End of the Game

Movie Information

The Hendersonville Film Society will show End of the Game at 2 p.m. Sunday, May 4, in the Smoky Mountain Theater at Lake Pointe Landing Retirement Community, 333 Thompson St., Hendersonville. (From Asheville, take I-26 to U.S. 64 West, turn right at the third light onto Thompson Street. Follow to the Lake Point Landing entrance and park in the lot on the left.)
Genre: Mystery Thriller
Director: Maximilian Schell
Starring: Jon Voight, Jacqueline Bisset, Martin Ritt, Robert Shaw
Rated: PG

Here we have a film directed by a man better known as an actor—Maximilian Schell—and a star—Martin Ritt—better known as a director. If that’s not enough oddness, throw in Donald Sutherland in a cameo appearance as a corpse and playwright and the film’s co-screenwriter (and author of its source novel) Friedrich Dürrenmatt in his only film role. Somehow all this peculiar hat switching seems to fit this little-known 1975 film that’s most often described (when it’s discussed at all) as an “existential mystery.” That’s as good a classification as any for this misty, stylish mystery thriller set in Switzerland about a terminally ill detective (Ritt) who has spent 30 years trying to get the dirt on a man (Robert Shaw) he saw commit a murder, but could never prove. A new murder may just give him the opportunity to settle that score.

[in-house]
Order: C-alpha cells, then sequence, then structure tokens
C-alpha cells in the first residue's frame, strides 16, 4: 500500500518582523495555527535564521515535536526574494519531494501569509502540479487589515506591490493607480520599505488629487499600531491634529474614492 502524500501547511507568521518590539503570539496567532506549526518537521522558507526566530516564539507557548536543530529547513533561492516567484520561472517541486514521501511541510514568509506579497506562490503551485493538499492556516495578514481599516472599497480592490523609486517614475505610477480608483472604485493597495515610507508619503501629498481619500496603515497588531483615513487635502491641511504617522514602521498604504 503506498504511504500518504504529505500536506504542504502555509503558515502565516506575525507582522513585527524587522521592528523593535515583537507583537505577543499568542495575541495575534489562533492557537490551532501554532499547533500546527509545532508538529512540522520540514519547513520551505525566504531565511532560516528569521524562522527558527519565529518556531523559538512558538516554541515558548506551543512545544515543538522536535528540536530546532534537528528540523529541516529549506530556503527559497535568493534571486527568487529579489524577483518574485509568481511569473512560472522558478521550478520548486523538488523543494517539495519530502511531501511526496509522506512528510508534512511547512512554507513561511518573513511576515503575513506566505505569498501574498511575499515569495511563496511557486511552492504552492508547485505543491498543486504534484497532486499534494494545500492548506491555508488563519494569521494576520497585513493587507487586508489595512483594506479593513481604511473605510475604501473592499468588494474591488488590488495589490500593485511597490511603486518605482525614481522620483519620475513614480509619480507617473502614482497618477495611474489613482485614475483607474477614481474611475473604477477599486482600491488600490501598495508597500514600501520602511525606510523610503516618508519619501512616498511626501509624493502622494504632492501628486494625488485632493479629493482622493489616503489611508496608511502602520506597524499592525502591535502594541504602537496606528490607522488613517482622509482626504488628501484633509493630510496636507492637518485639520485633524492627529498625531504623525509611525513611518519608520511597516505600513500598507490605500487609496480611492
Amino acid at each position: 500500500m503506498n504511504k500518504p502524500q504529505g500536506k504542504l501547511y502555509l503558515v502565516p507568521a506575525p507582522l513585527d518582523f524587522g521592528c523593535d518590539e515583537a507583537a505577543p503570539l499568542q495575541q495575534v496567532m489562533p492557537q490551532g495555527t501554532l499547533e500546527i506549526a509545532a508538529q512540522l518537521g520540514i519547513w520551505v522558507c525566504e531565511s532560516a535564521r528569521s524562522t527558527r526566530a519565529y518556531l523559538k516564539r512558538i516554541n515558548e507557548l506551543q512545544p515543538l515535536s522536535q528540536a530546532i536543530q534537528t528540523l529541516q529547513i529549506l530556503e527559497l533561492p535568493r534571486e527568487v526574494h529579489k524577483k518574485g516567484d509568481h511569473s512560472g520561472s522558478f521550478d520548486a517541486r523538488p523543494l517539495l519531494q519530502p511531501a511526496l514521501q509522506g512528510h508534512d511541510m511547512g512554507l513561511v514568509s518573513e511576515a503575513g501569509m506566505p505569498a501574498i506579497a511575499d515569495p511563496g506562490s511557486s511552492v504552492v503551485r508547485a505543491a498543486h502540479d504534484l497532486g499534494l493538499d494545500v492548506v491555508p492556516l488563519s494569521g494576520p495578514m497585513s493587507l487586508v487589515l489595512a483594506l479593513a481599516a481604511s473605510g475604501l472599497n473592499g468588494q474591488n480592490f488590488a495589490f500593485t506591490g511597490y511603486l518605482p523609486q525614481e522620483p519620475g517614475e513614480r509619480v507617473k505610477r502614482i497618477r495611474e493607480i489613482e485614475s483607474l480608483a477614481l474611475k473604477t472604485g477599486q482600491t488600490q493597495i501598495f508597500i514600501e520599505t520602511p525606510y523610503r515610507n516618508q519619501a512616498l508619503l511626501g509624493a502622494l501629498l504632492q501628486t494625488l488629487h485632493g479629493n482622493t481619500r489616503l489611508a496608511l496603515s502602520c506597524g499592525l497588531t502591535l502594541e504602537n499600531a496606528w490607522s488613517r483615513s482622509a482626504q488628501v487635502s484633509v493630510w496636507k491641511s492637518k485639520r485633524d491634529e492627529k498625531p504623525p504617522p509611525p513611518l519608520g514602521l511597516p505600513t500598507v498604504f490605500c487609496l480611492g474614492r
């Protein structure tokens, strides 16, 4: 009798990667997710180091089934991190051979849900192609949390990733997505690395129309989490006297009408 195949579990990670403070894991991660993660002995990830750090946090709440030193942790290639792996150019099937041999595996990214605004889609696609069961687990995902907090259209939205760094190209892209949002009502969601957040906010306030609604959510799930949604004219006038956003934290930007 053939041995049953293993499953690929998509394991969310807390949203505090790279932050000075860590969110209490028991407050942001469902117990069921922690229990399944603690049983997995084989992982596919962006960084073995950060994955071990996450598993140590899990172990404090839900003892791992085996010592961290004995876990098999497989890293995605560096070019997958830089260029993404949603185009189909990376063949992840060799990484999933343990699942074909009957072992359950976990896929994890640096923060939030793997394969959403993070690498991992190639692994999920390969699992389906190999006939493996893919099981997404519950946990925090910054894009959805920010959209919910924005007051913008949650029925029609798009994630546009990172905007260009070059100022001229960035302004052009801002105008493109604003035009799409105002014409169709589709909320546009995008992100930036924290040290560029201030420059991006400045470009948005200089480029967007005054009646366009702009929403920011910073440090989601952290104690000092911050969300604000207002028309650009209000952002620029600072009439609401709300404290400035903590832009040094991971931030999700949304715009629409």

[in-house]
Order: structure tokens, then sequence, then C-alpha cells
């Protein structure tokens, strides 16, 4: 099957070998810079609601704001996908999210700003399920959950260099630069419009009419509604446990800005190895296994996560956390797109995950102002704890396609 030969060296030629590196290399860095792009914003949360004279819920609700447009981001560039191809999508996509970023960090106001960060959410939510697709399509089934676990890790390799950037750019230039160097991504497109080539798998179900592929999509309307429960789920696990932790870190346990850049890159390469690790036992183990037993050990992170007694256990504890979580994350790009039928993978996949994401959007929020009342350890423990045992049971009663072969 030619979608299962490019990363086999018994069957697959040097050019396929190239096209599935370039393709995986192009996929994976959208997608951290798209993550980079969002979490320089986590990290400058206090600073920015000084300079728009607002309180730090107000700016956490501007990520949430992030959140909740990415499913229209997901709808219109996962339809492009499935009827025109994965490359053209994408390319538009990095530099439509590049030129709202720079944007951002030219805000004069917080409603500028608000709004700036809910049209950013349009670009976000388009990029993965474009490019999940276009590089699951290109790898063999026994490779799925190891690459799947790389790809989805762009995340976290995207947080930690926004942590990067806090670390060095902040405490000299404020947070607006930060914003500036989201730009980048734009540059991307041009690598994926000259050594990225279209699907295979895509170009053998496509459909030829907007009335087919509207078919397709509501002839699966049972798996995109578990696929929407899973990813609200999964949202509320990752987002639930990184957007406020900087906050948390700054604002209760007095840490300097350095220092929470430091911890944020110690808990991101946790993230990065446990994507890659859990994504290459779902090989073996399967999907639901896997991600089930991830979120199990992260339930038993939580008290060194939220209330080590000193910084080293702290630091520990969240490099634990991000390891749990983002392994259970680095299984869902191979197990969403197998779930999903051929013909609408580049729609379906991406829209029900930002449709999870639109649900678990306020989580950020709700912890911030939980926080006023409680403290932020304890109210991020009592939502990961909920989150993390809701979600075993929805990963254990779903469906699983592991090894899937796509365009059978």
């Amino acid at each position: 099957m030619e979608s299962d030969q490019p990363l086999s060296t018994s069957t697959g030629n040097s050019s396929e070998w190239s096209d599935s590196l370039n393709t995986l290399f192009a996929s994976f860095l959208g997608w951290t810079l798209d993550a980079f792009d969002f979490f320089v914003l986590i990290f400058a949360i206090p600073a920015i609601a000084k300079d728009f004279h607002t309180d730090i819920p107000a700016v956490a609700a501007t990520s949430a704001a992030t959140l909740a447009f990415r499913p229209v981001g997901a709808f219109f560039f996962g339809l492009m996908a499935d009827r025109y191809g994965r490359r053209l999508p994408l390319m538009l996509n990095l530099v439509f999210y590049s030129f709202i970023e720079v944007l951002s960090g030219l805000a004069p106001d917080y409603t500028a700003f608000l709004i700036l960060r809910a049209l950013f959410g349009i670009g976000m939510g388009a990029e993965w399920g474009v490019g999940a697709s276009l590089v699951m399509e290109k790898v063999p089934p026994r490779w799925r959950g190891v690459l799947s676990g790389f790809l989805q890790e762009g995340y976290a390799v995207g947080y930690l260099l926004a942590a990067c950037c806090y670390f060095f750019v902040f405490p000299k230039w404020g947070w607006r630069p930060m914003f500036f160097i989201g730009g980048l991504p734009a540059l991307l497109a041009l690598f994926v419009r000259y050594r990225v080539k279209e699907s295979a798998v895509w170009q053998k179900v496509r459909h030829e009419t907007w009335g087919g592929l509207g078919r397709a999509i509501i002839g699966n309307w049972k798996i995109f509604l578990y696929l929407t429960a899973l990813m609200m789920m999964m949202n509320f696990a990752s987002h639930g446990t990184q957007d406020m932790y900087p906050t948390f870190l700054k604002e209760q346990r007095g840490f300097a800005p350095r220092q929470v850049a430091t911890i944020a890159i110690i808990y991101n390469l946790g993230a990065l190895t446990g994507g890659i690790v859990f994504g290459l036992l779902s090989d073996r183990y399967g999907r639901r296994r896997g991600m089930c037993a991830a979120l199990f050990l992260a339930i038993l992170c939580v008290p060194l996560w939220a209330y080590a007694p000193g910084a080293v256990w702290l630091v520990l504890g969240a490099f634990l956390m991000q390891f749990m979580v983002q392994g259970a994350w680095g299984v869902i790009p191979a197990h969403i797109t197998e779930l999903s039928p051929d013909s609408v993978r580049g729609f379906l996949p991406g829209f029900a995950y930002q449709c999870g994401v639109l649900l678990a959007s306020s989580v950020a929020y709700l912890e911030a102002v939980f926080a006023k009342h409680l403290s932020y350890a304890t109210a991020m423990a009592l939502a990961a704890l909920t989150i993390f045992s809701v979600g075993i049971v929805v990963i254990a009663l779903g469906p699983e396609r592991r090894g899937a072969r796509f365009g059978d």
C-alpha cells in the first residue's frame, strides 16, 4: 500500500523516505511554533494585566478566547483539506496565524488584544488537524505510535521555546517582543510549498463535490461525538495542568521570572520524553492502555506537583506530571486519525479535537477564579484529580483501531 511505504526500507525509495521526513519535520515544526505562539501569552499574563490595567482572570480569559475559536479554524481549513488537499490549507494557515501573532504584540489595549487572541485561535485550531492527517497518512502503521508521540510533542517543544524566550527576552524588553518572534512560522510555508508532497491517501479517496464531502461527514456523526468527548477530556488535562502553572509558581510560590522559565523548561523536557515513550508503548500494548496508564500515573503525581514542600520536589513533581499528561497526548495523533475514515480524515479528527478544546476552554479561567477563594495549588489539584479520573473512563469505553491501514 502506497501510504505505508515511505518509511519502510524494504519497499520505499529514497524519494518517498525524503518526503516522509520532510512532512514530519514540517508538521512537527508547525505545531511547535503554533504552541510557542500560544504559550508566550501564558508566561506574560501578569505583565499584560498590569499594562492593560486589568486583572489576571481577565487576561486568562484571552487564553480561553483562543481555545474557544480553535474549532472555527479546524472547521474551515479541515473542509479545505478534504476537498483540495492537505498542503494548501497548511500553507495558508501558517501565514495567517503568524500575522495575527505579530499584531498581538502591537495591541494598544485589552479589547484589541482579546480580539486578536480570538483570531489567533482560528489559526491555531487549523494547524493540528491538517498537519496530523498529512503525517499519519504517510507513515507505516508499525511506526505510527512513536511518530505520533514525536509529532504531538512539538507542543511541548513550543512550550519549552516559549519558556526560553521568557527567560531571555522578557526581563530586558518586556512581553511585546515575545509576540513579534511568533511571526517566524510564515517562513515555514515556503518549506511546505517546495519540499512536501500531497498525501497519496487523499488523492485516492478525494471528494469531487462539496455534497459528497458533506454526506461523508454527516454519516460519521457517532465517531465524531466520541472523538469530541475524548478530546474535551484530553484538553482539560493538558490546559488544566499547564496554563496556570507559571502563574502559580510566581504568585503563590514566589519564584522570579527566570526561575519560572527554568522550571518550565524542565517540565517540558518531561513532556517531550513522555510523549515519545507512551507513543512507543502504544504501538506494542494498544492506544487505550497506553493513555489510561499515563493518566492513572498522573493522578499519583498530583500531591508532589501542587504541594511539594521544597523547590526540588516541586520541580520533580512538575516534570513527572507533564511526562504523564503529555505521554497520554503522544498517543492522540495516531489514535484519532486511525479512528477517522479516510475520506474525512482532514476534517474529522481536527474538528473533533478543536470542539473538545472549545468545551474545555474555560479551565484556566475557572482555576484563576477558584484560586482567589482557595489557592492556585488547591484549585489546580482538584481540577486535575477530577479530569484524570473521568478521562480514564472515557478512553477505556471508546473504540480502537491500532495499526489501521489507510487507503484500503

Schell crafts the film in a very mid-‘70s manner that generally serves him well. There’s a splendidly strange—and amusing—funeral in the middle of a rainstorm that makes for a very fine set piece, and numerous other clever bits that keep the movie cinematically intriguing. Ritt is surprisingly assured (in a kind of Lou Jacobi mode) as the old inspector, though his occasional stabs at a Swiss accent are just that—occasional—and seem a little at odds with the accent affected by Jon Voight. (Robert Shaw’s accent is equally dodgy, so perhaps it balances out.) It’s by no means a great film, but it’s a very good one that ought to be better known than it is.

About Ken Hanke
Head film critic for Mountain Xpress since December 2000. Author of books "Ken Russell's Films," "Charlie Chan at the Movies," "A Critical Guide to Horror Film Series," "Tim Burton: An Unauthorized Biography of the Filmmaker."

One thought on “End of the Game

  1. Frederick Wright

    I agree. A very good film in the style of Orson Welles.

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